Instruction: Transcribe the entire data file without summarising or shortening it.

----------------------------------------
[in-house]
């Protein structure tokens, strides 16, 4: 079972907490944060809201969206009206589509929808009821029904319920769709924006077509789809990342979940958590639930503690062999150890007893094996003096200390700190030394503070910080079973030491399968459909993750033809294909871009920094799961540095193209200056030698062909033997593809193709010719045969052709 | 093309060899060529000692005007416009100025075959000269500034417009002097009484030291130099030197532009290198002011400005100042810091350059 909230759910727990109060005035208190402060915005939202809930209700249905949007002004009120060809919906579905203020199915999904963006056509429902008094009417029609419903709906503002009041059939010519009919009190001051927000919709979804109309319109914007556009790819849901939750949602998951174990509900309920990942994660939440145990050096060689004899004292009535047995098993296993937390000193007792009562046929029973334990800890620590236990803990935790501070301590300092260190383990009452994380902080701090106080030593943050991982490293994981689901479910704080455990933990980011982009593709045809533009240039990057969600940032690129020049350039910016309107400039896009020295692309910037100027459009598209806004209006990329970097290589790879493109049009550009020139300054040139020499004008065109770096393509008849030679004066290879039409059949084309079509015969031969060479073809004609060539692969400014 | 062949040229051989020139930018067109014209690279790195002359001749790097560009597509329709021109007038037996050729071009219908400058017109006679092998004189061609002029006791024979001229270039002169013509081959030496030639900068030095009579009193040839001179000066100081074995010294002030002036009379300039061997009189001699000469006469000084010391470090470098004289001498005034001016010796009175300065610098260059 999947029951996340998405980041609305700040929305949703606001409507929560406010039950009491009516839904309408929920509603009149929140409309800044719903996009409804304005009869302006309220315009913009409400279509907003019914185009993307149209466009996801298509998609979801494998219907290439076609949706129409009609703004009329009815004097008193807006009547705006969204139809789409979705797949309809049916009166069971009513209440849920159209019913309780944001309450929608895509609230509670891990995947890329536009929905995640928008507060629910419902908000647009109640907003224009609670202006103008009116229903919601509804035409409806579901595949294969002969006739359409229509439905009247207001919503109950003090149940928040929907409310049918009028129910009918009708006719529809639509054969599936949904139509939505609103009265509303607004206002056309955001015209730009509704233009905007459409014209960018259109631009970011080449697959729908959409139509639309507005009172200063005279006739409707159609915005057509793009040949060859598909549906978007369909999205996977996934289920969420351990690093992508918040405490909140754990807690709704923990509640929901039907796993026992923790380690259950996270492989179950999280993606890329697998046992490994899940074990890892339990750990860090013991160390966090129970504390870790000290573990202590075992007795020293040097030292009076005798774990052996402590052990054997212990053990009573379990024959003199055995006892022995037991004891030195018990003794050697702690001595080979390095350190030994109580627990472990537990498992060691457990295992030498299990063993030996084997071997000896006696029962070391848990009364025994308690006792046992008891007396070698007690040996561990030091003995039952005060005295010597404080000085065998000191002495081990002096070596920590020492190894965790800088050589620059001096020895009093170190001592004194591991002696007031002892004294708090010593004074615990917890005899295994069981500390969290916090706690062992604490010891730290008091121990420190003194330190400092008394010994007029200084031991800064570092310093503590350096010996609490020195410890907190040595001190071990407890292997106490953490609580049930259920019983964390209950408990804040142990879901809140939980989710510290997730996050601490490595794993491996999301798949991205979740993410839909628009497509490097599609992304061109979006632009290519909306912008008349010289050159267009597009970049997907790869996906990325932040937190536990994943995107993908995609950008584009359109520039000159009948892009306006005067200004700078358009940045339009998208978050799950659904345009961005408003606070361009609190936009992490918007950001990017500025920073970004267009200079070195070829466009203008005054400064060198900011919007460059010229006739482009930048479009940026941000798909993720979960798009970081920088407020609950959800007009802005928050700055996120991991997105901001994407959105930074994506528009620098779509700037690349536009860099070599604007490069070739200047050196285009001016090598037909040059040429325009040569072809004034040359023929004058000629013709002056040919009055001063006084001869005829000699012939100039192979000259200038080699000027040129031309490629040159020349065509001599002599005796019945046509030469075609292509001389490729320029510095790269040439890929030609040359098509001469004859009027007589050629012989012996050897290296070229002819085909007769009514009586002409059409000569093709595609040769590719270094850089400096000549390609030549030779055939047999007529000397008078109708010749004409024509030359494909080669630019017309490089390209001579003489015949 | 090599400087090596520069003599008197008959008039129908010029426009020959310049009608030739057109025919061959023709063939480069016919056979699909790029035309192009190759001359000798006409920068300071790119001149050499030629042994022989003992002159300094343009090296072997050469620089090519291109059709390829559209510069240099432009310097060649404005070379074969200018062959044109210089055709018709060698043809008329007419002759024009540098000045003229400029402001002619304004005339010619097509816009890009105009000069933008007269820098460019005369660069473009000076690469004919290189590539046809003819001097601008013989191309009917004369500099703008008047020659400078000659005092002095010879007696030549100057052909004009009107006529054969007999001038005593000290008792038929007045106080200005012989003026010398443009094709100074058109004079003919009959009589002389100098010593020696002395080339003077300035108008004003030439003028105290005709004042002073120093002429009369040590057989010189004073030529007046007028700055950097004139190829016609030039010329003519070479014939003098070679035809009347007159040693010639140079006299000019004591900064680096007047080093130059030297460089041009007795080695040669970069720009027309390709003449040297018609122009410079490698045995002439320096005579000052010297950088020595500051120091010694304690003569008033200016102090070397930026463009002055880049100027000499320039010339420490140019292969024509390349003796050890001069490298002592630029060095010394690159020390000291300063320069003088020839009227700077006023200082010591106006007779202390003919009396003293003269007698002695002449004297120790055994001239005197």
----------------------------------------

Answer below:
[in-house]
């Protein structure tokens, strides 16, 4: 079972907490944060809201969206009206589509929808009821029904319920769709924006077509789809990342979940958590639930503690062999150890007893094996003096200390700190030394503070910080079973030491399968459909993750033809294909871009920094799961540095193209200056030698062909033997593809193709010719045969052709 | 093309060899060529000692005007416009100025075959000269500034417009002097009484030291130099030197532009290198002011400005100042810091350059 909230759910727990109060005035208190402060915005939202809930209700249905949007002004009120060809919906579905203020199915999904963006056509429902008094009417029609419903709906503002009041059939010519009919009190001051927000919709979804109309319109914007556009790819849901939750949602998951174990509900309920990942994660939440145990050096060689004899004292009535047995098993296993937390000193007792009562046929029973334990800890620590236990803990935790501070301590300092260190383990009452994380902080701090106080030593943050991982490293994981689901479910704080455990933990980011982009593709045809533009240039990057969600940032690129020049350039910016309107400039896009020295692309910037100027459009598209806004209006990329970097290589790879493109049009550009020139300054040139020499004008065109770096393509008849030679004066290879039409059949084309079509015969031969060479073809004609060539692969400014 | 062949040229051989020139930018067109014209690279790195002359001749790097560009597509329709021109007038037996050729071009219908400058017109006679092998004189061609002029006791024979001229270039002169013509081959030496030639900068030095009579009193040839001179000066100081074995010294002030002036009379300039061997009189001699000469006469000084010391470090470098004289001498005034001016010796009175300065610098260059 999947029951996340998405980041609305700040929305949703606001409507929560406010039950009491009516839904309408929920509603009149929140409309800044719903996009409804304005009869302006309220315009913009409400279509907003019914185009993307149209466009996801298509998609979801494998219907290439076609949706129409009609703004009329009815004097008193807006009547705006969204139809789409979705797949309809049916009166069971009513209440849920159209019913309780944001309450929608895509609230509670891990995947890329536009929905995640928008507060629910419902908000647009109640907003224009609670202006103008009116229903919601509804035409409806579901595949294969002969006739359409229509439905009247207001919503109950003090149940928040929907409310049918009028129910009918009708006719529809639509054969599936949904139509939505609103009265509303607004206002056309955001015209730009509704233009905007459409014209960018259109631009970011080449697959729908959409139509639309507005009172200063005279006739409707159609915005057509793009040949060859598909549906978007369909999205996977996934289920969420351990690093992508918040405490909140754990807690709704923990509640929901039907796993026992923790380690259950996270492989179950999280993606890329697998046992490994899940074990890892339990750990860090013991160390966090129970504390870790000290573990202590075992007795020293040097030292009076005798774990052996402590052990054997212990053990009573379990024959003199055995006892022995037991004891030195018990003794050697702690001595080979390095350190030994109580627990472990537990498992060691457990295992030498299990063993030996084997071997000896006696029962070391848990009364025994308690006792046992008891007396070698007690040996561990030091003995039952005060005295010597404080000085065998000191002495081990002096070596920590020492190894965790800088050589620059001096020895009093170190001592004194591991002696007031002892004294708090010593004074615990917890005899295994069981500390969290916090706690062992604490010891730290008091121990420190003194330190400092008394010994007029200084031991800064570092310093503590350096010996609490020195410890907190040595001190071990407890292997106490953490609580049930259920019983964390209950408990804040142990879901809140939980989710510290997730996050601490490595794993491996999301798949991205979740993410839909628009497509490097599609992304061109979006632009290519909306912008008349010289050159267009597009970049997907790869996906990325932040937190536990994943995107993908995609950008584009359109520039000159009948892009306006005067200004700078358009940045339009998208978050799950659904345009961005408003606070361009609190936009992490918007950001990017500025920073970004267009200079070195070829466009203008005054400064060198900011919007460059010229006739482009930048479009940026941000798909993720979960798009970081920088407020609950959800007009802005928050700055996120991991997105901001994407959105930074994506528009620098779509700037690349536009860099070599604007490069070739200047050196285009001016090598037909040059040429325009040569072809004034040359023929004058000629013709002056040919009055001063006084001869005829000699012939100039192979000259200038080699000027040129031309490629040159020349065509001599002599005796019945046509030469075609292509001389490729320029510095790269040439890929030609040359098509001469004859009027007589050629012989012996050897290296070229002819085909007769009514009586002409059409000569093709595609040769590719270094850089400096000549390609030549030779055939047999007529000397008078109708010749004409024509030359494909080669630019017309490089390209001579003489015949 | 090599400087090596520069003599008197008959008039129908010029426009020959310049009608030739057109025919061959023709063939480069016919056979699909790029035309192009190759001359000798006409920068300071790119001149050499030629042994022989003992002159300094343009090296072997050469620089090519291109059709390829559209510069240099432009310097060649404005070379074969200018062959044109210089055709018709060698043809008329007419002759024009540098000045003229400029402001002619304004005339010619097509816009890009105009000069933008007269820098460019005369660069473009000076690469004919290189590539046809003819001097601008013989191309009917004369500099703008008047020659400078000659005092002095010879007696030549100057052909004009009107006529054969007999001038005593000290008792038929007045106080200005012989003026010398443009094709100074058109004079003919009959009589002389100098010593020696002395080339003077300035108008004003030439003028105290005709004042002073120093002429009369040590057989010189004073030529007046007028700055950097004139190829016609030039010329003519070479014939003098070679035809009347007159040693010639140079006299000019004591900064680096007047080093130059030297460089041009007795080695040669970069720009027309390709003449040297018609122009410079490698045995002439320096005579000052010297950088020595500051120091010694304690003569008033200016102090070397930026463009002055880049100027000499320039010339420490140019292969024509390349003796050890001069490298002592630029060095010394690159020390000291300063320069003088020839009227700077006023200082010591106006007779202390003919009396003293003269007698002695002449004297120790055994001239005197």